NASA’s New Horizons spacecraft will be able to continue exploring its alien environment for at least five more years.
The agency announced Friday (September 29) that it will keep New Horizons’ lights on as it zooms through the Kuiper Belt, the extended ring of icy bodies beyond the orbit of Neptune.
“The New Horizons mission is uniquely positioned in our solar system to answer important questions about our heliosphere and provide exceptional opportunities for interdisciplinary science for NASA and the scientific community,” said Nicola Fox, associate administrator for NASA’s Science Mission Directorate in Washington. a Statement on Friday. (The heliosphere is a large bubble of magnetic fields and charged particles that the Sun blows around itself. Beyond it lies interstellar space.)
“The agency has decided that it is best to extend New Horizons operations until the spacecraft exits the Kuiper Belt, which is expected in 2028 through 2029,” Fox added.
Related: NASA may turn the New Horizons Pluto probe into a sun-study mission
New Horizons was launched in January 2006 on a mission to provide the first ever close-up look at Pluto, the Kuiper Belt’s most famous resident. The spacecraft arrived, zooming past the dwarf planet in July 2015 and revealing a world of astonishing diversity and beauty.
The probe continued sailing, on an extended mission focused on a flyby of another Kuiper Belt Object (KBO), the 21-mile-wide (34-kilometer) Arrokoth Object. This meetup also went smoothly, returning great images and interesting science. For example, New Horizons observations suggest that Arrokoth formed by a very gentle merger of two smaller objects, mission team members said.
But the future of the mission became uncertain this year. NASA has extended New Horizons’ mission until 2024, but has proposed a major shift after that: moving to the heliophysics division of planetary science. New Horizons’ principal investigator, Alan Stern He objected to this ideaArguing that the best scientific return would come from staying the course, allowing the probe to continue studying the little-explored Kuiper Belt.
The newly announced mission extension appears to represent a compromise of sorts. It will be funded primarily by Planetary Science but managed jointly by this department and Heliophysics.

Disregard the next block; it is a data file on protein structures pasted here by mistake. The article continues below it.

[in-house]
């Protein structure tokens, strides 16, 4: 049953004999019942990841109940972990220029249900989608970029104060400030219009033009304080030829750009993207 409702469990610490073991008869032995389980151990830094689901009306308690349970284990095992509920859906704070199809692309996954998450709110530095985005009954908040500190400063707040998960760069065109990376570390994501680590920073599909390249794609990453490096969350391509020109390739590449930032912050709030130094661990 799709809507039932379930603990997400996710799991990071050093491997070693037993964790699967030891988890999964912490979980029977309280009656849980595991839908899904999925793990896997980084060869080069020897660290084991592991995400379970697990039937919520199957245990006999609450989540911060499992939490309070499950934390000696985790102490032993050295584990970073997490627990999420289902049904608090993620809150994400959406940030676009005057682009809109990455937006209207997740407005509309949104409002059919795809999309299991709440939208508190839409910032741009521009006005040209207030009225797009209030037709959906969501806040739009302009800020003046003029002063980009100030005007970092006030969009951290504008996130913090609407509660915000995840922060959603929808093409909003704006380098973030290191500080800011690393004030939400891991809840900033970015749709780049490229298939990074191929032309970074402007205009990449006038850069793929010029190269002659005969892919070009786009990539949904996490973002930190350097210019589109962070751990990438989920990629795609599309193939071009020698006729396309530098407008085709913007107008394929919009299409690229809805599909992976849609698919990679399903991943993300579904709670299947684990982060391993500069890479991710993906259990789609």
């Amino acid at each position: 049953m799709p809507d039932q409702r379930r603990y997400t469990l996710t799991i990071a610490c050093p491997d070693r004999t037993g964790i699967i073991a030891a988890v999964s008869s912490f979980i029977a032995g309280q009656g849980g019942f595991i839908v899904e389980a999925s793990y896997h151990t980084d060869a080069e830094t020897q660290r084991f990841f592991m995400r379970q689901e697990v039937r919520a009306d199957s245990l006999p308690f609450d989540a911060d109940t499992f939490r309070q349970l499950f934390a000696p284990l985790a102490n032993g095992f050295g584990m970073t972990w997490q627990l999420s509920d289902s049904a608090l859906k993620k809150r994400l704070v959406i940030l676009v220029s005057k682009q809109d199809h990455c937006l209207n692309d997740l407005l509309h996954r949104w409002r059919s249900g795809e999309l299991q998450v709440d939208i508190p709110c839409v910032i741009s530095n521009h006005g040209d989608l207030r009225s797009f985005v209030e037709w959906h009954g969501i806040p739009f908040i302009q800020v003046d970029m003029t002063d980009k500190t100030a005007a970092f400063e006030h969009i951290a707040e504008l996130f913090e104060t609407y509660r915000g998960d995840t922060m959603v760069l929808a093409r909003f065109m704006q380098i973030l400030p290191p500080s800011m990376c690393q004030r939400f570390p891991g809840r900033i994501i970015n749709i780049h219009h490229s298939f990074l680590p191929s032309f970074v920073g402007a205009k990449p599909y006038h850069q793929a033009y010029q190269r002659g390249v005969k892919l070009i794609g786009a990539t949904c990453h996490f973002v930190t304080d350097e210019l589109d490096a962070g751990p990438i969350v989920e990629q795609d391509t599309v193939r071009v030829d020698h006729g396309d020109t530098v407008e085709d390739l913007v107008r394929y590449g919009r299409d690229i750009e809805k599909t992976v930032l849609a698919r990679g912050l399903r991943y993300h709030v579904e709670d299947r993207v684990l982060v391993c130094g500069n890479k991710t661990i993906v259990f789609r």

Starting in 2025, New Horizons will focus on collecting heliophysics data, but team members can still hold out hope for another Kuiper Belt encounter.
“Although the scientific community is not currently aware of any potentially accessible object in the Kuiper Belt, this new path allows for the possibility of using the spacecraft for a close flyby of such an object in the future, should it be identified,” NASA officials said in the same statement. . “It will also enable the spacecraft to conserve fuel and reduce operational complexity while the search for a compelling flight candidate is conducted.”
Stern seems happy to secure at least five more years of New Horizons operations. “I’d like to thank everyone who supported us in convincing NASA to continue exploring the Kuiper Belt with its @NASANewHorizons spacecraft – you did it!” he wrote via X (formerly known as Twitter) on Sunday (October 1).
NASA spent $9.5 million on New Horizons in fiscal year 2022, According to Space News. The agency is still working out how to pay for the mission over the next five years or so.
“As a starting point, funding within the New Frontiers program (including scientific research and data analysis) will be rebalanced to accommodate expanded New Horizons operations, and future projects may be affected,” NASA officials wrote in the same statement. (New Frontiers is NASA’s medium-cost mission program; New Horizons was the first New Frontiers project to launch.)
It is possible to obtain additional extensions, if the resources and will are available. Members of the mission team said New Horizons has enough nuclear fuel to continue flying until at least 2040.
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